The excitement felt all over town as the Festival d'été de Québec (FEQ) approaches is carried over to the offices of the organization, which has sold all of its passes, forcing latecomers to wade in in the high resale ticket prices.
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Just over three weeks before the FEQ's big comeback with a normal edition, General Manager Anne Hudon is feverish. The speed with which the passes went away in April "galvanized the troops" and the organization has been trying to ride that wave ever since.
Fast as lightning
“As soon as [the passes] went on sale, the excitement was at its peak. We didn't know what to expect. Still, there was a question mark. [...] It really gave us wings. We were like, “Oh my God! Could it be that it will immediately go back to the way it was, starting this year?” recalls Ms. Hudon.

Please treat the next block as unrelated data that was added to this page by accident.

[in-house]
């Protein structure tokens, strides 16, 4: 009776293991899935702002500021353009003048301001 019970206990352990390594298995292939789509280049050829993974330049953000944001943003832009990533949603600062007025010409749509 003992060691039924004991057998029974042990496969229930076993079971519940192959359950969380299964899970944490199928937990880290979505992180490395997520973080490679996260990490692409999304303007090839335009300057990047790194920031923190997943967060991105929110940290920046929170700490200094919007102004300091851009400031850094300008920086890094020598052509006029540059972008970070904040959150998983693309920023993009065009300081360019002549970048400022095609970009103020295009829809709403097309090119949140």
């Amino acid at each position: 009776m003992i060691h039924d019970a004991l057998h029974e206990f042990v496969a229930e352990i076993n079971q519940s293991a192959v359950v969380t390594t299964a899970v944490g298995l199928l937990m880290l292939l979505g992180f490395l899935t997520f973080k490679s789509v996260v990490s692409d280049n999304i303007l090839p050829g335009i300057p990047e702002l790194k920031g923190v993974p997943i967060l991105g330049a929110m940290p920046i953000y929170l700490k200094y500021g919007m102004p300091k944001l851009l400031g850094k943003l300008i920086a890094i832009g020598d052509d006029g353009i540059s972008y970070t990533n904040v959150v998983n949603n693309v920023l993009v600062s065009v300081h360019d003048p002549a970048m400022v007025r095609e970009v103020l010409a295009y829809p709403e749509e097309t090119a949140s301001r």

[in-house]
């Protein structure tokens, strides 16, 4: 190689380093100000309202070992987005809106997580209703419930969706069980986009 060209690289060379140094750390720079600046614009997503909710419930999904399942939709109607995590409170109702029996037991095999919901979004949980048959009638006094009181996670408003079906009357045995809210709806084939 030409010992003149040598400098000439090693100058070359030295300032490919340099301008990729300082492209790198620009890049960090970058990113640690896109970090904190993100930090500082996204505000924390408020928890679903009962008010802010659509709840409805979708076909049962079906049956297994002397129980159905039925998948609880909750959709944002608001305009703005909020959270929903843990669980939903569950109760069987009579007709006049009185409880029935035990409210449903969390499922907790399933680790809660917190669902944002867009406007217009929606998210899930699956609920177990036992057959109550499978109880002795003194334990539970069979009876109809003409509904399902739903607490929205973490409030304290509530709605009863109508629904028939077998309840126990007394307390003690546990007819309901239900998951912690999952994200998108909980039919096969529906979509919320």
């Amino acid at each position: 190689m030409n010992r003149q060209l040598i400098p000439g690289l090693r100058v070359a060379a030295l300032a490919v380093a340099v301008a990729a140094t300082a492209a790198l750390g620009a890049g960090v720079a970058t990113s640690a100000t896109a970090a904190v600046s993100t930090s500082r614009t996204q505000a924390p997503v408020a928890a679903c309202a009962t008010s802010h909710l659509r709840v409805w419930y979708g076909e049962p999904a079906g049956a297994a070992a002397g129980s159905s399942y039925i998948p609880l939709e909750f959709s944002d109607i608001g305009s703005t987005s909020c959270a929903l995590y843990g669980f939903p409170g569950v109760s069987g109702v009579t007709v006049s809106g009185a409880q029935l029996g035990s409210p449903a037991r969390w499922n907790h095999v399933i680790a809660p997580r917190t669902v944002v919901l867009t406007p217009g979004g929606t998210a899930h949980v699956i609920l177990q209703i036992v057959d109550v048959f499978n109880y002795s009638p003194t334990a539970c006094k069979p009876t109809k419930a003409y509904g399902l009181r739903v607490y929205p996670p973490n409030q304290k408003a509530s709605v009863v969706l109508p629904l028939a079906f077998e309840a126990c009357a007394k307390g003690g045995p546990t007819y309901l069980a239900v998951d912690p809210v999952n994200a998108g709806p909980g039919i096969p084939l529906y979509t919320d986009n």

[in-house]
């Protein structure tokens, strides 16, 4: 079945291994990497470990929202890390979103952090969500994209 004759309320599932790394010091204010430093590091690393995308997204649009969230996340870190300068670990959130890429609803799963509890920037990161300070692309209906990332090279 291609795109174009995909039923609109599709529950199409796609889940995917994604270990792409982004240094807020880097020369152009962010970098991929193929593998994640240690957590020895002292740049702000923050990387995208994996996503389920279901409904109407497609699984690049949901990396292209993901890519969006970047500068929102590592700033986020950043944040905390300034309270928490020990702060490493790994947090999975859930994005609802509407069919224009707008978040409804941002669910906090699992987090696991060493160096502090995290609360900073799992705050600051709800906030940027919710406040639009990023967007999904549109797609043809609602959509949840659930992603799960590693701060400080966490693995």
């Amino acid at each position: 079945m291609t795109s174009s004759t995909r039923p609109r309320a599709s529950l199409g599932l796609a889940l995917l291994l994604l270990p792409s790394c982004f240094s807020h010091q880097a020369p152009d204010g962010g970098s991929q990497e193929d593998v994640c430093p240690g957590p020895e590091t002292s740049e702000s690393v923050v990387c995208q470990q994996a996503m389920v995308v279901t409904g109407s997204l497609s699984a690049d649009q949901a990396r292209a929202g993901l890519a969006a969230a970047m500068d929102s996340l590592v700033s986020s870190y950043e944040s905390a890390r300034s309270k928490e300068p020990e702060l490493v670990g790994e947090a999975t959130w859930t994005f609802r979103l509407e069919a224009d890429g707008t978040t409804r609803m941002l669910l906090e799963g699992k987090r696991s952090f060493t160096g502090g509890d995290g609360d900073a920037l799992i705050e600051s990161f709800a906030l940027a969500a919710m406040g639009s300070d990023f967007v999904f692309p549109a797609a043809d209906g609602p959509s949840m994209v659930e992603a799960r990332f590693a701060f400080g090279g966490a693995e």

Remember that the 125,000 regular FEQ passes all found takers 75 days before the start of the festivities, something never seen so early before the festivities. In 2017, the FEQ started sold out for the first time in its history, but only three days before the first concert.
This is what makes 2022 a “historic” sale, specifies Ms. Hudon.
This enthusiasm for the return of the FEQ is even felt in the resale of precious admission tickets, while many do not hesitate to ask the big price for certain shows.
A quick internet search revealed to the Journal that the Gold front stage pass holder was seeking $669 for the Luke Combs show.
Another, a little less greedy, listed it at $550 for the same evening.
Rage Against The Machine is also very popular with festival-goers. It is not uncommon to see this same kind of tickets at $400 and even $450 each.
Even regular passes are not immune to overbidding since some are available on sites at double the price. The fact that the event is sold out 75 days in advance is no stranger to the phenomenon.
“We observe it [the higher bid] every year, but we do not encourage it,” says Ms. Hudon.